Job security is a major concern for working daughters. We worry about the impact our caregiving responsibilities are having on our careers. We worry that our managers and coworkers think we are unreliable. We worry that our jobs are interfering with our ability to care. The stress can be palpable.
To minimize both your concerns, and any unproductive time you may be spending at work, strive to eliminate these 6 behaviors.
1. Mothering You’re a daughter, maybe a mother too. You’re probably a natural caregiver. But that role does not need to spill over into the office. You do not need to be the office mother – unless of course your job description says you are in charge of company culture. Let someone else plan birthdays, showers, and holiday potlucks. One, you have limited free time; don’t spend it buying cakes and gift bags. And two, your time at the office is better spent on professional endeavors than social ones. Job security ultimately stems from performance, not likability.
2. FixingAlong the same lines as mothering, you don’t need to fix everything at work either. Sure it feels good to feel needed. But again, your true value to the company comes from performing your job and meeting your yearly objectives. And if you don’t work in IT, or you are not the office manager, knowing how to unjam the copier, add a signature to an Outlook email, or find the replacement k-cups, are probably not what you are being measured on. There’s a fine line between helpful and unproductive. We’re not saying never help a coworker – you do need to build positive relationships. We are saying you don’t need to be the person who fixes everything in the office.
3. Oversharing You’re stressed, overwhelmed. Maybe your mother is on hospice or your father is in ICU. That’s not everyone’s business. It’s okay, and even wise, to let your team know you are managing a crisis at home and may need to leave in a hurry. It’s okay to ask for some back up – someone to double check your work, or to listen into an important client call with you because you have something major going on at home. Those are situations that impact the business. It’s not necessary, nor is it wise, to tell your coworkers the details of your parent’s advanced directives or the medical procedure they had done last night. The team does not need to hear that your sister is second guessing your decisions. Share in headlines, not in paragraphs. Your goal is to prepare your coworkers for the impact your caring may have on the company. It is not to create drama.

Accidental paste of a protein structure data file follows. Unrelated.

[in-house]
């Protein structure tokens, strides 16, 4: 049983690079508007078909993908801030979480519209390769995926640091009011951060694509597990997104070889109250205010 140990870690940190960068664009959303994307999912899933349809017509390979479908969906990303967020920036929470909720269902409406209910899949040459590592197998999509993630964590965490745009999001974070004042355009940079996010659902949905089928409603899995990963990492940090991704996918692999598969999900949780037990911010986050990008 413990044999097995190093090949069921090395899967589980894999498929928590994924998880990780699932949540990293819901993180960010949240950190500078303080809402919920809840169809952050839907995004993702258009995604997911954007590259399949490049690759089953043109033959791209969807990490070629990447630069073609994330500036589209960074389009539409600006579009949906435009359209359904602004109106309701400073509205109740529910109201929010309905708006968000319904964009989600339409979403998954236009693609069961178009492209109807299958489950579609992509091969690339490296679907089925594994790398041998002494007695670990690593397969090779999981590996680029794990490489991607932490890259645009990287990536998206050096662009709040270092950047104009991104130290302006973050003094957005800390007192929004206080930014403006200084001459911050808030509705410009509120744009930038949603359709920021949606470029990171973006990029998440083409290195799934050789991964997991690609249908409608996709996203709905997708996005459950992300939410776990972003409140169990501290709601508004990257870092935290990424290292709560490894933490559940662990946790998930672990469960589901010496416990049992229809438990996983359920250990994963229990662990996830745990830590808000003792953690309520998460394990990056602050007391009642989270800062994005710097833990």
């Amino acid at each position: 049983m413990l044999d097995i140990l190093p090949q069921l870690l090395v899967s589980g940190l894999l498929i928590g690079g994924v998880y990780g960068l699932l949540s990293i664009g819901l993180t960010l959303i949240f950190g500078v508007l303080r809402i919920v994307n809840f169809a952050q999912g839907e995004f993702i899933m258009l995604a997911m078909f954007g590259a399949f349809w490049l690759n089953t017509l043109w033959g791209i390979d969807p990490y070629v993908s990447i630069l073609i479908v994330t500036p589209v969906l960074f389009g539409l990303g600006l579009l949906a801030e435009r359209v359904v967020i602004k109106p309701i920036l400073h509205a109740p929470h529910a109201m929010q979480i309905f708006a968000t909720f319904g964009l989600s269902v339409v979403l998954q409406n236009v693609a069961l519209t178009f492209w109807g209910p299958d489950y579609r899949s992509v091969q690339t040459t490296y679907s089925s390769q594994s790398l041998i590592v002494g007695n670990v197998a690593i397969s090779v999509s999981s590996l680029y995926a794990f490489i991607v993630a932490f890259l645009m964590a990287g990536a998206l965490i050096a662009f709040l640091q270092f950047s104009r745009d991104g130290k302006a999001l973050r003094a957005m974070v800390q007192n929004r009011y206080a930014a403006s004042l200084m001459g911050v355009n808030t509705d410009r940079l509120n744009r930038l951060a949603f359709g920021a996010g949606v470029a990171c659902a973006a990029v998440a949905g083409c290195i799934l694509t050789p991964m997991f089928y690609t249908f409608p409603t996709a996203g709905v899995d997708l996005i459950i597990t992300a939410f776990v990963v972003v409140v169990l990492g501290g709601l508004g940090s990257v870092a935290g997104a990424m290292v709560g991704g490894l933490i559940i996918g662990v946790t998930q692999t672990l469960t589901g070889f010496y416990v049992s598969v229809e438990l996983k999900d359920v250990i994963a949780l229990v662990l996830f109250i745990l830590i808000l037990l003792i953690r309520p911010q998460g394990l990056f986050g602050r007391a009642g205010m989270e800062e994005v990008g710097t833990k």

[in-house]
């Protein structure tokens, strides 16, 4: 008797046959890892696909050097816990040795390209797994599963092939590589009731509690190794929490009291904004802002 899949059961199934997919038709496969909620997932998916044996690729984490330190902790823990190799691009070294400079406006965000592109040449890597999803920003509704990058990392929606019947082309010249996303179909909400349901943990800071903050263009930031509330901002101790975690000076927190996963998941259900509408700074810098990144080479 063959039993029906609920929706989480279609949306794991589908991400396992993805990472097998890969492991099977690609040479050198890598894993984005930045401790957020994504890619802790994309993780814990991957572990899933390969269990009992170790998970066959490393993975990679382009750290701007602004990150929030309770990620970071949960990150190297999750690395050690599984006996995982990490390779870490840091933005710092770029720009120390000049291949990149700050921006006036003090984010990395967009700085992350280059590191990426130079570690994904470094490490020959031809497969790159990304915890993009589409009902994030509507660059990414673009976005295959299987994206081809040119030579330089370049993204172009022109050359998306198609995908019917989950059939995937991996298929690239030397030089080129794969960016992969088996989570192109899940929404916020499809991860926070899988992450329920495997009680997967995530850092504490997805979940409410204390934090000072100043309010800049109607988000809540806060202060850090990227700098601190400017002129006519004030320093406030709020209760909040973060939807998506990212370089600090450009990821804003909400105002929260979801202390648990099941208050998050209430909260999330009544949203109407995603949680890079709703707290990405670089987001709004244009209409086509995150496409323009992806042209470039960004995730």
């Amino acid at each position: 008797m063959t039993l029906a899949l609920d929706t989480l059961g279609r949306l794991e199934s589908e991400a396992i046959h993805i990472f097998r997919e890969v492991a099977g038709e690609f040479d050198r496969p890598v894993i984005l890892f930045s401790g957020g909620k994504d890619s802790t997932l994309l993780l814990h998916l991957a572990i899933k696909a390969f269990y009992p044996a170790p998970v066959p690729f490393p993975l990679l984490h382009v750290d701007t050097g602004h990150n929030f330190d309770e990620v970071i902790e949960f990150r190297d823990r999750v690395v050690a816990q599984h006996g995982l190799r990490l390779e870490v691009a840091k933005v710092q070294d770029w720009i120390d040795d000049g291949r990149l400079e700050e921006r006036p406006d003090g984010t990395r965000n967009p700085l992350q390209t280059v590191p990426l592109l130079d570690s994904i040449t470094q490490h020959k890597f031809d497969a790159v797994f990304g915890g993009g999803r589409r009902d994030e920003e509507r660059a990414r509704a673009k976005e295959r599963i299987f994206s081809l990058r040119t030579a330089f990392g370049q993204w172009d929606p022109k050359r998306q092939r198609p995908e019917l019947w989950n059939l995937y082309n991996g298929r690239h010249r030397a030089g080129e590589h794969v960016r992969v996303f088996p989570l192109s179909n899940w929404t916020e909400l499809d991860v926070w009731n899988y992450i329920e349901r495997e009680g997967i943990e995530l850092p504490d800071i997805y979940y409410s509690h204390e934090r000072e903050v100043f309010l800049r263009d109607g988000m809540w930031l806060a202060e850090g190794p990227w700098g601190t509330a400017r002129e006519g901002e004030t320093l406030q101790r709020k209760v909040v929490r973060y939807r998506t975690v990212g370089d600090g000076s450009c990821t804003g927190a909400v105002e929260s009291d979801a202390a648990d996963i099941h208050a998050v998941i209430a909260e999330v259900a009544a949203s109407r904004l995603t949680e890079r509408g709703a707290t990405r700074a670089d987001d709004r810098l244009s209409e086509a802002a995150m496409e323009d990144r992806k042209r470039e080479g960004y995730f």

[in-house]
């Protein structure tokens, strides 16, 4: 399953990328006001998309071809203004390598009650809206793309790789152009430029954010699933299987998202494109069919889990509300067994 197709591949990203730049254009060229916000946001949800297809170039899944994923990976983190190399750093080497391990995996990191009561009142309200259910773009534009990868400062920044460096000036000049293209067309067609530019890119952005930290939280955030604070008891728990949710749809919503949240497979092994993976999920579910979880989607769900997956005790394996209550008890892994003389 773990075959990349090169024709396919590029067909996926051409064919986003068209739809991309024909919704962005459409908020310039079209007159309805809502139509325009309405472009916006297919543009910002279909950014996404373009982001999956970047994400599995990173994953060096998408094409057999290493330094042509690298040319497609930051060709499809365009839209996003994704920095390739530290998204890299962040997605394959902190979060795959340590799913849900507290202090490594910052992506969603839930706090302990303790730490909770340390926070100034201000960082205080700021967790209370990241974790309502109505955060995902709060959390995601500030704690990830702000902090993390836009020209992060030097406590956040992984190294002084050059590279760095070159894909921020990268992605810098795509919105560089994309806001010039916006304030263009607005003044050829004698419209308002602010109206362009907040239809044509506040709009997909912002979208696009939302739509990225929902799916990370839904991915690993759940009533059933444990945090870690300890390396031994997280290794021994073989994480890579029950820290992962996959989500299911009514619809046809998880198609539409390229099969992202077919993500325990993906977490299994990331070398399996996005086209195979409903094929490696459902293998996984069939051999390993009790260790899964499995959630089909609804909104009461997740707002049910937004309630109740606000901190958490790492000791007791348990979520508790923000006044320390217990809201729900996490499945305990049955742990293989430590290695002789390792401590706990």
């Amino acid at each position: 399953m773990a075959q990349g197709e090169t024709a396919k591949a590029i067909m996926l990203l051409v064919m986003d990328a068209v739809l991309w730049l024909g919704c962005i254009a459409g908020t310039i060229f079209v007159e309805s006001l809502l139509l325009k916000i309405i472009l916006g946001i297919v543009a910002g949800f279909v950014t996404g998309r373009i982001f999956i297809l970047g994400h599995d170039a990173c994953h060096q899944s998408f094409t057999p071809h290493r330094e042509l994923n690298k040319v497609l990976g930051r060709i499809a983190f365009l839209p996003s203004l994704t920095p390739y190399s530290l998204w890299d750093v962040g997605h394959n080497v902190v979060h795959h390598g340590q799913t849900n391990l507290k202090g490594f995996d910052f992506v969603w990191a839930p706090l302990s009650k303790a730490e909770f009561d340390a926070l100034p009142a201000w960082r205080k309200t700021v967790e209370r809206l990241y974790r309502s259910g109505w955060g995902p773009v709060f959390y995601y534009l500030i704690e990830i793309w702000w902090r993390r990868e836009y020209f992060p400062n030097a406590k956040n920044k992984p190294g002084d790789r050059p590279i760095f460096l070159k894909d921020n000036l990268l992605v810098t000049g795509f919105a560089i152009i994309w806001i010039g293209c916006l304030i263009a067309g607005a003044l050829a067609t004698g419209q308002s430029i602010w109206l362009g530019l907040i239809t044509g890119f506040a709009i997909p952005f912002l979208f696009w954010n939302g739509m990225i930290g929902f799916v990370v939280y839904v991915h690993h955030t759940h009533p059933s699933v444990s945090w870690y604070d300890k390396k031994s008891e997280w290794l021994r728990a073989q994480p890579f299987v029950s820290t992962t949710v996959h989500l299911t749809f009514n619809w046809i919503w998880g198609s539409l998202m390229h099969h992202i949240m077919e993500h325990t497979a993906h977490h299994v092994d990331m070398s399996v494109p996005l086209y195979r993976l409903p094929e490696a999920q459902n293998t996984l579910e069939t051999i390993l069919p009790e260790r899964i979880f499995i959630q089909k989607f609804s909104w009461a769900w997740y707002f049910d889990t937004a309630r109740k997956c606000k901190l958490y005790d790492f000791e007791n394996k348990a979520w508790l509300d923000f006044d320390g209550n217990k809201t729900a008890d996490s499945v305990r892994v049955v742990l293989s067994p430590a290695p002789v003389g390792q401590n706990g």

4. Flying solo Your caregiving years are no time to be a lone wolf. There will be times when your personal responsibilities require you to drop everything at work – for an afternoon, a week, maybe longer. When that happens, you will need backup. And, you will need that backup to know how to fill in for you. Your caregiving years are the time to cc: coworkers on client correspondence, save files to the company server – not on your hard drive, bring a teammate to meetings. Collaboration now is key for coverage later when you can’t be there.
5. Feeling guilty Working daughter guilt is powerful – we know. It’s also highly unproductive. So how do you stop the cycle? Get clear on your priorities. Is earning a living, or paying rent or the mortgage, or buying groceries, or planning for your retirement a priority? If yes, then doesn’t it seem silly to feel guilty about working– even if your family needs you? Is being a good daughter and showing up for your family part of your personal value system? Then why feel bad about prioritizing caregiving – even when it interferes with work. Train your brain to focus on the good and deliberate choices you are making instead of obsessing about what others may or may not be thinking about your decisions. Sure, there are consequences for every choice we make. Accept those consequences – even when it’s a displeased boss or a delayed promotion – as the result of living life according to your strong value system.
6. Marking time Just because you are a caregiver doesn’t mean you can’t advance your career. Maybe you can’t travel for work or pursue a promotion. Maybe this isn’t the right time to change jobs or careers. But that doesn’t mean you should put your career on hold. Think about your long-term and post-caregiving goals. What is the minimum you need to do now to make those goals a reality someday? Do you need to maintain your network? Commit to staying in touch with people. Even if you can’t meet for lunch or post-work drinks, you can send your contacts interesting articles or promote their work on social media. Do you need to learn a new skill? Take an online self-guided tour or buy (and read!) a book on the topic. Your life is not on hold; it has merely changed gears.